Hellman's experience of the "pains of writing" were always assuaged by Hammett's presence, his advice and criticism, even though theirs was the stormiest of liaisons. At one party, during an argument, he punched her on the jaw. On the opening night in New York of The Children's Hour, a play that Hammett had suggested to Hellman after reading about a 19th-century court case where two headmistresses of a girls' school in Scotland were accused by a pupil of having a lesbian affair, she called him in LA to tell him how well it had gone. A woman answered, saying that she was his secretary. When Hellman realised it was 3am, and Hammett had no secretary, she jumped on a plane and trashed his house.

In response to his affairs, she would have affairs, desperate to make him jealous. That they infuriated each other often was clear: on one occasion, she found him grinding a lit cigarette stub into his cheek. "I said, 'What are you doing?' 'Keeping myself from doing it to you,' he said."

But always there was the writing. Hellman's instant success with The Children's Hour meant she wasn't afraid of controversy (the play was initially banned in the UK) and its follow-up, Days To Come, was an angry, political work about factory strikes. It failed, however, and many have blamed Hammett's influence: the Communist sympathiser who had once worked as a Pinkerton's agent was politically active and encouraged Hellman to be so. But The Little Foxes, based on families she knew in her home town of New Orleans, was another smash hit. It was the one, she maintained, "that was most dependent on [Hammett]. We were living in the same house, he was not doing any work of his own but after his death, when much became clear to me that had not been before, I knew that he was working so hard for me because Days To Come had scared me and scared him for my future."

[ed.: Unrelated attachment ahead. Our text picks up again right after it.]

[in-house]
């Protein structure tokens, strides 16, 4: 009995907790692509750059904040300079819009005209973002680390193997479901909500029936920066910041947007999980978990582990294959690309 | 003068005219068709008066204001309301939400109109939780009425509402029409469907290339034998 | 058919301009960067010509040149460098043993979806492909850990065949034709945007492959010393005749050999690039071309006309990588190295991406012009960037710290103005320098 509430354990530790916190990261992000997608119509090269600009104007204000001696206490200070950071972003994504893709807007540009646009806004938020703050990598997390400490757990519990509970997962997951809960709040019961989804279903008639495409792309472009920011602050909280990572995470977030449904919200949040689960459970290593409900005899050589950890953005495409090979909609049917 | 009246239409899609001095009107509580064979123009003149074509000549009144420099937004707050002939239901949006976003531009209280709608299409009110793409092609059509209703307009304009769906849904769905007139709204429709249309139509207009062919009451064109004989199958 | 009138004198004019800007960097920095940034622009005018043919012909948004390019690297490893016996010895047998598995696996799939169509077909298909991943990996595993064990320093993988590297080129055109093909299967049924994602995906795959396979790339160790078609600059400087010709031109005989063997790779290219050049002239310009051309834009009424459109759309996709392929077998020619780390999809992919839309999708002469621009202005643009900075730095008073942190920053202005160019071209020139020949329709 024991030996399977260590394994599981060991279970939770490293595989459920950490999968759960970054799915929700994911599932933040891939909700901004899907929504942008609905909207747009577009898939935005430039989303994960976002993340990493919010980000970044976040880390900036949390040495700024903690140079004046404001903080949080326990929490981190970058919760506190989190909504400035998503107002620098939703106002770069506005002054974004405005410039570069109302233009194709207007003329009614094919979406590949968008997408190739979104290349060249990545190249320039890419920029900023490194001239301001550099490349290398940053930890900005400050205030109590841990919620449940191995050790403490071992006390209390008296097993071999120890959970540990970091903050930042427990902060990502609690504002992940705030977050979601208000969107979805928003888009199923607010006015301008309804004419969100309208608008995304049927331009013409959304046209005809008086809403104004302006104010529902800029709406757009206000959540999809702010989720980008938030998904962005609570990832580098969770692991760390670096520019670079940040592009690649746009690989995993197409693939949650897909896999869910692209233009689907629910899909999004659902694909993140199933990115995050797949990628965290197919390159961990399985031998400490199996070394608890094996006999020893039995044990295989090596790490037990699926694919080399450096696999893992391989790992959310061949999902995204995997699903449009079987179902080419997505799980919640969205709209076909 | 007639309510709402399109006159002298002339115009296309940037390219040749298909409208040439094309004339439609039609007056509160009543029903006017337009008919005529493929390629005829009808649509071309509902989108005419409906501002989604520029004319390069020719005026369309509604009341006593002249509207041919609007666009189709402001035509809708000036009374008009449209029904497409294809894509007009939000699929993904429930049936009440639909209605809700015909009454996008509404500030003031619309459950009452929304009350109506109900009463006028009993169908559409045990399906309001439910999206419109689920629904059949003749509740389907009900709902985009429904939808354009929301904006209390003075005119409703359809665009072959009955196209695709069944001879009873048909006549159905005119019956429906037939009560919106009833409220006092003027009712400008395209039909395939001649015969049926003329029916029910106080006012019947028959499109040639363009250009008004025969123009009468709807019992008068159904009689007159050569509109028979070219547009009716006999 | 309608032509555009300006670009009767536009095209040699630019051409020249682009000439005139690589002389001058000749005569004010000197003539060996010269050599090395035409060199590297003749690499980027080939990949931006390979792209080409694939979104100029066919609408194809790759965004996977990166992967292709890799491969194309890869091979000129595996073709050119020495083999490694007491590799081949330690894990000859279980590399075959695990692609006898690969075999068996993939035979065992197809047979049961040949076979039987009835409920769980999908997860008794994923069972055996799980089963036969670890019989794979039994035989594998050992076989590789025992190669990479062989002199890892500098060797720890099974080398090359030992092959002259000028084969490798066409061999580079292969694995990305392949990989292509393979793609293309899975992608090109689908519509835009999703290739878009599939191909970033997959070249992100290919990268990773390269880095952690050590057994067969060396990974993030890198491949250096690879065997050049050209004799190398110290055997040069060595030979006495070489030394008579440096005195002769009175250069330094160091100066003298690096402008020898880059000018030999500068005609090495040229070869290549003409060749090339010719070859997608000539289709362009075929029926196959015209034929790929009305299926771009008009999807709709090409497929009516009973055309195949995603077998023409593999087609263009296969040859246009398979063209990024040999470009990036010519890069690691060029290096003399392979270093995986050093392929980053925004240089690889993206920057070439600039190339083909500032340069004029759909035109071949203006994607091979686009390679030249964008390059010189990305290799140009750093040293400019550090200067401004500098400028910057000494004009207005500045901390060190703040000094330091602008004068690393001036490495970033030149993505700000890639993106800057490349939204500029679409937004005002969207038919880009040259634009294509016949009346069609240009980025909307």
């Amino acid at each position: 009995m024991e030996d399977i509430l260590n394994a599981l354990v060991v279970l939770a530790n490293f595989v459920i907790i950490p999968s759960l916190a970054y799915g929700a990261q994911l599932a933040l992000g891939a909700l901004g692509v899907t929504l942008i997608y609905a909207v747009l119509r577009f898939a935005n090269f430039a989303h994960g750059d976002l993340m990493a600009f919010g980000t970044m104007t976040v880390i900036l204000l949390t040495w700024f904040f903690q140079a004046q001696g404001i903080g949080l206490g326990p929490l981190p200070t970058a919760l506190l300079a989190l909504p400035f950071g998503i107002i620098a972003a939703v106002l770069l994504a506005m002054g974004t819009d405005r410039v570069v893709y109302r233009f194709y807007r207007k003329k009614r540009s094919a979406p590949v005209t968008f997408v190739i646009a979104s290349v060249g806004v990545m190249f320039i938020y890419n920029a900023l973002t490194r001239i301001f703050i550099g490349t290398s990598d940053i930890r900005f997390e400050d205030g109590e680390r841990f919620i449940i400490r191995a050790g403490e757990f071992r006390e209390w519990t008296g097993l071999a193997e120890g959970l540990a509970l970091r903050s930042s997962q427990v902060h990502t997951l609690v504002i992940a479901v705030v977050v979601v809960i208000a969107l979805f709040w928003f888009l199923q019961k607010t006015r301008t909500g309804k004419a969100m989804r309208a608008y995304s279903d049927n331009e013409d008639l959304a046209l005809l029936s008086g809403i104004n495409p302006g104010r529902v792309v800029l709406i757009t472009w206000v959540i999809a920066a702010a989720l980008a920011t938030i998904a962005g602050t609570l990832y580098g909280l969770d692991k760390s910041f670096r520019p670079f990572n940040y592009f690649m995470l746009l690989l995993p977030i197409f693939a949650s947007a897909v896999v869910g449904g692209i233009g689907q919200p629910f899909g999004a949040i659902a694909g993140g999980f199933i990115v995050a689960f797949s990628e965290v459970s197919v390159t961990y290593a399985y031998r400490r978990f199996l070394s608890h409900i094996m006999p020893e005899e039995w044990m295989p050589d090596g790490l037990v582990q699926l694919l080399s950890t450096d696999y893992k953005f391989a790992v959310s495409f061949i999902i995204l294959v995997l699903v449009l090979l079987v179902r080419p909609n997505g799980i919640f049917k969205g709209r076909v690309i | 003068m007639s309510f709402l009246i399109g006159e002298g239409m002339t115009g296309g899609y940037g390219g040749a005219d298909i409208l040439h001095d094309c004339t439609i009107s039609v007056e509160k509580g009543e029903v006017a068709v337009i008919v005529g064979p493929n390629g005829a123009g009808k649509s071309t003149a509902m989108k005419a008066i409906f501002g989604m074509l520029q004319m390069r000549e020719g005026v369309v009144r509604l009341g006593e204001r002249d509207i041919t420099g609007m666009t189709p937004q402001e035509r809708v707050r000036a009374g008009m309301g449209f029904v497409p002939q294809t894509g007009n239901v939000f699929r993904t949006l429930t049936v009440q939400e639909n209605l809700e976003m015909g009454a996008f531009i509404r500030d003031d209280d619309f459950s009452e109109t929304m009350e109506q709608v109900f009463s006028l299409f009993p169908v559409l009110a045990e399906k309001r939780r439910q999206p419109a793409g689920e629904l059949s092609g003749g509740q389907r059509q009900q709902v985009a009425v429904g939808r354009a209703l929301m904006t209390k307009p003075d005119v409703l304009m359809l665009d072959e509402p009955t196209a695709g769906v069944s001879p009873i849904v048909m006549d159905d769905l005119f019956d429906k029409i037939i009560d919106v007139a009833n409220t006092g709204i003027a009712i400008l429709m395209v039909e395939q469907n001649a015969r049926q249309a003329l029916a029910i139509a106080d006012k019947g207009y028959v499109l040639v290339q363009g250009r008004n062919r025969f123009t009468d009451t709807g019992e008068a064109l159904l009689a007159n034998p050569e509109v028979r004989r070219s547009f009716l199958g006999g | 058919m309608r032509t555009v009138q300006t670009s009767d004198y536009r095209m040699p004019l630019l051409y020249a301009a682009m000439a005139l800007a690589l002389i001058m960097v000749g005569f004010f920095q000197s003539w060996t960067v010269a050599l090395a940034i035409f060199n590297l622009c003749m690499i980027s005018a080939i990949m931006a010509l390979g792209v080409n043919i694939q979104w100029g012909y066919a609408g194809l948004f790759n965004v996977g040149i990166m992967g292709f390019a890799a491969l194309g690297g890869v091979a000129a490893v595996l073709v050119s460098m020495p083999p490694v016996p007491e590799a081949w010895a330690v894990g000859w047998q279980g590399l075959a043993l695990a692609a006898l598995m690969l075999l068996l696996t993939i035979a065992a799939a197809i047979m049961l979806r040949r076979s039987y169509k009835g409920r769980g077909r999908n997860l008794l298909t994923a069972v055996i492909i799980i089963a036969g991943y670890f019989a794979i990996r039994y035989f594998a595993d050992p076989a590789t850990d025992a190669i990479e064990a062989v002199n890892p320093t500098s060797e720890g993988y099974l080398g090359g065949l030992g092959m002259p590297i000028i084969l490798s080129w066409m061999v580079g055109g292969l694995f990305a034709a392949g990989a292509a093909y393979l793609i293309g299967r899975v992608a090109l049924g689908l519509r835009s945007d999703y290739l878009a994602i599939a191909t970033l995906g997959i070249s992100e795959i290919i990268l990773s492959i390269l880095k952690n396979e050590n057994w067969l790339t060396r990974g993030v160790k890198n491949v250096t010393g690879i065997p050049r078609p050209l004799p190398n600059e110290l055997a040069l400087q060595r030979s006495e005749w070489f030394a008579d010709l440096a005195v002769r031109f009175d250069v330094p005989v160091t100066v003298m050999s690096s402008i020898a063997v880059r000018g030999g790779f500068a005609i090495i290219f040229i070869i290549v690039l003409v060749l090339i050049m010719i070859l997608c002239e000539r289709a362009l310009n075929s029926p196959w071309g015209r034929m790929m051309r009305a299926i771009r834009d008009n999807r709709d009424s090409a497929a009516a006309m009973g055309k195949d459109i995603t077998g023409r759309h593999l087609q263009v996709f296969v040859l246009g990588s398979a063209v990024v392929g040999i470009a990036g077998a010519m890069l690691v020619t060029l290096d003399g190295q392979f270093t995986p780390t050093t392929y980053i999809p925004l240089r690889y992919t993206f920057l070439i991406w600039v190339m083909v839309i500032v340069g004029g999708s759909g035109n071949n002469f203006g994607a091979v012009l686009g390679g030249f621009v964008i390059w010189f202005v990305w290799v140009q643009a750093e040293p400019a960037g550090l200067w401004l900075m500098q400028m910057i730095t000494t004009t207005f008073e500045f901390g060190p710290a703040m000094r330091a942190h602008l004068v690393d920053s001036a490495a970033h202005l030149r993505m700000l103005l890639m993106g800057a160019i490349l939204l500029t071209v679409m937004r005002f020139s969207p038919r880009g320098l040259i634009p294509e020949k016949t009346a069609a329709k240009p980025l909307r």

In her memoirs, Hellman gives occasionally disturbing glimpses of their writing life. Hammett taught her to be economical with her style, to be direct, and was unstinting in his critiques. When she passed him the first draft of The Autumn Garden, he shouted at her, "You started out as a serious writer. That's what I liked, that's what I worked for. I don't know what's happened but tear this up and throw it away. It's worse than bad – it's half good."

Did she like his bullying style? Could she only rate herself in his eyes? Why did she want to maintain this link with a man who beat her, cheated with prostitutes and other men's wives, encouraged her into alcoholism and, finally, berated her writing?

It's a picture that suggests a weak character, a submissiveness in Hellman that does her no credit. Indeed, actors in her plays would comment on how scared they were of her when she came to watch them rehearse because she could be formidable, masculine in her approach. Then Hammett would turn up and she would change, become more vulnerable, "feminine".

But that's to miss what was happening between these two writers, for all the cheating and drinking and fighting. An important exchange was taking place, as Hellman notes in her memoir, begun in their early days together when they booked into a New York hotel and he worked on The Thin Man: "I had known Dash when he was writing short stories, but I had never been around for a long piece of work. Life changed: the drinking stopped, the parties were over. The locking-in time had come and nothing was allowed to disturb it until the book was finished. I had never seen anybody work that way: the care for every word, the pride in the neatness of the typed page itself, the refusal for ten days or two weeks to go out even for a walk for fear something would be lost. It was a good year for me and I learned from it".